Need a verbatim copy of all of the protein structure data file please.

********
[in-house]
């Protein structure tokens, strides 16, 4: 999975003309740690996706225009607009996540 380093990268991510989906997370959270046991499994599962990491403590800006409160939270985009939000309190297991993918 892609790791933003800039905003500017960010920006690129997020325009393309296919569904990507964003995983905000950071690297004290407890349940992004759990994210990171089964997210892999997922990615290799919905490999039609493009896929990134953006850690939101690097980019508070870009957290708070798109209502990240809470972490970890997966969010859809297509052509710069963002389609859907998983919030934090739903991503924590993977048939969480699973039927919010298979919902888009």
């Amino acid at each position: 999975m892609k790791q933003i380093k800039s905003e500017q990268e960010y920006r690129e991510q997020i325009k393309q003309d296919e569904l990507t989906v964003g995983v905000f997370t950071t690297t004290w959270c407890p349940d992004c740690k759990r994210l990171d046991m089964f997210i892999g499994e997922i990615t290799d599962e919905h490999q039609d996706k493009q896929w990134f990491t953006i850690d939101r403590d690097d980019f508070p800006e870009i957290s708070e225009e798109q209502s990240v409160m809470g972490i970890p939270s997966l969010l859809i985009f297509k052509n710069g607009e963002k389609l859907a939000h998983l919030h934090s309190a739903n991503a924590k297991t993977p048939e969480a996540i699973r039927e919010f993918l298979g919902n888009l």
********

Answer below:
[in-house]
């Protein structure tokens, strides 16, 4: 999975003309740690996706225009607009996540 380093990268991510989906997370959270046991499994599962990491403590800006409160939270985009939000309190297991993918 892609790791933003800039905003500017960010920006690129997020325009393309296919569904990507964003995983905000950071690297004290407890349940992004759990994210990171089964997210892999997922990615290799919905490999039609493009896929990134953006850690939101690097980019508070870009957290708070798109209502990240809470972490970890997966969010859809297509052509710069963002389609859907998983919030934090739903991503924590993977048939969480699973039927919010298979919902888009």
């Amino acid at each position: 999975m892609k790791q933003i380093k800039s905003e500017q990268e960010y920006r690129e991510q997020i325009k393309q003309d296919e569904l990507t989906v964003g995983v905000f997370t950071t690297t004290w959270c407890p349940d992004c740690k759990r994210l990171d046991m089964f997210i892999g499994e997922i990615t290799d599962e919905h490999q039609d996706k493009q896929w990134f990491t953006i850690d939101r403590d690097d980019f508070p800006e870009i957290s708070e225009e798109q209502s990240v409160m809470g972490i970890p939270s997966l969010l859809i985009f297509k052509n710069g607009e963002k389609l859907a939000h998983l919030h934090s309190a739903n991503a924590k297991t993977p048939e969480a996540i699973r039927e919010f993918l298979g919902n888009l």